Spokes is a massive two-wheeler retailer and service and repair shop. The repair people are experts in many makes and models, including Campagnolo, Shimano, Sram, Mavic, and bikes whittled out of a block of cement, and they crank out quality work in days, instead of weeks, months, or the amount of time spent working on Avatar. The standard tune-up is a full bucket of tweaks and twimbles, including a general cleaning; a check of parts for wear; brake, bearing, and gear adjustment; and more. The bike fitting consists of a cleat adjustment; seat and handlebar adjustment; fitting for hip, knee, and foot alignment; and a limp handshake.
Equipment: Title Punching Bags, Century Punching Bags, Nike Fit Bands
Students should bring: Water Bottle, Towels, Shorts, Tennis Shoes, T-shirt
Average class length: 30-60 minutes
Number of Staff: 1?5 people
Class location: Indoors only
Registration required: Yes
Good for beginners: Yes
Guests allowed: No
Parking: Parking lot
Pro Tip: Any of these programs will make you work and sweat.
Be ready to be tired.
Sixty-one 100-pound punching bags hang from chains like an upside-down fitness forest at Title Boxing Club in Naperville. On any given day, this expansive workout area finds men and women donning gloves and punching or kicking up a sweat in fitness classes built on the fundamentals of competitive boxing and kickboxing training. Group classes, also known as Power Hour sessions, are led by a team of trainers whose previous experience ranges from boxing and playing college football to earning degrees in kinesiology. These classes are complemented by private lessons that make use of the facility?s speed bags, free weights, and cardio machines. An onsite ring allows students to practice their footwork while learning how to protect the face?that is, by learning how to wear Kevlar mustaches.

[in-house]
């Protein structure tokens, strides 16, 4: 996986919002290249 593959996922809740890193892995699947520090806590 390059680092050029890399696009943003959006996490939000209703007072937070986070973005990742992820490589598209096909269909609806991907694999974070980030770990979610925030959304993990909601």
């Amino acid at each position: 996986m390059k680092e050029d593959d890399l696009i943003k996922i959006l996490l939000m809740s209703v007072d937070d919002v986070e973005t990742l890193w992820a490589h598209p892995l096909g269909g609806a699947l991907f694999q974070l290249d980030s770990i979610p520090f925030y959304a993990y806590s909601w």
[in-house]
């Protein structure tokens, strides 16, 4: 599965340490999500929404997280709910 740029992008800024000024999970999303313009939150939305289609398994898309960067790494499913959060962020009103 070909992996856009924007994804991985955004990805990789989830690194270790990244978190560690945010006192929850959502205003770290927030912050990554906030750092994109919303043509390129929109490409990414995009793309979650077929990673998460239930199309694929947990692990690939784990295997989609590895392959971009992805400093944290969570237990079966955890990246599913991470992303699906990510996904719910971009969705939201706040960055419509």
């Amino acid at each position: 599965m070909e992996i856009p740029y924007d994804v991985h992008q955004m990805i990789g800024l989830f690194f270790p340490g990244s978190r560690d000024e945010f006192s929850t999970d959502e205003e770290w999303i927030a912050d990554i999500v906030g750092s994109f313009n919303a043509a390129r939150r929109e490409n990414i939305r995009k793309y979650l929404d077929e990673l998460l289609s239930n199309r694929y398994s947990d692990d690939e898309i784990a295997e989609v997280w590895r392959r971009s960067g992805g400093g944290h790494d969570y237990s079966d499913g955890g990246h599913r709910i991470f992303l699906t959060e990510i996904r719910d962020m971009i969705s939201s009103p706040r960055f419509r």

The Smart Race's formula is simple: the challenge of a scavenger hunt plus the thrill of a competition equals one fun day of citywide adventuring. Teams of two download the race's iPhone app, then head to one of the starting areas revealed on the day of the event. The app also marks the finish line with a red pin—the only question is how to get there. To navigate, participants puzzle over a series of knotty riddles, each pointing to a location in the city. They mark their maps with pins at each of the decoded spots, planning out their route before setting off on foot or by public transit. At each stop, an app-enabled challenge asks teams to perform such tasks as searching out hidden spots by compass or chase an invisible rabbit by onscreen radar. After completing every challenge, racers head to the finish line, located at a bar stocked with beverages and outlets to recharge both phones and users.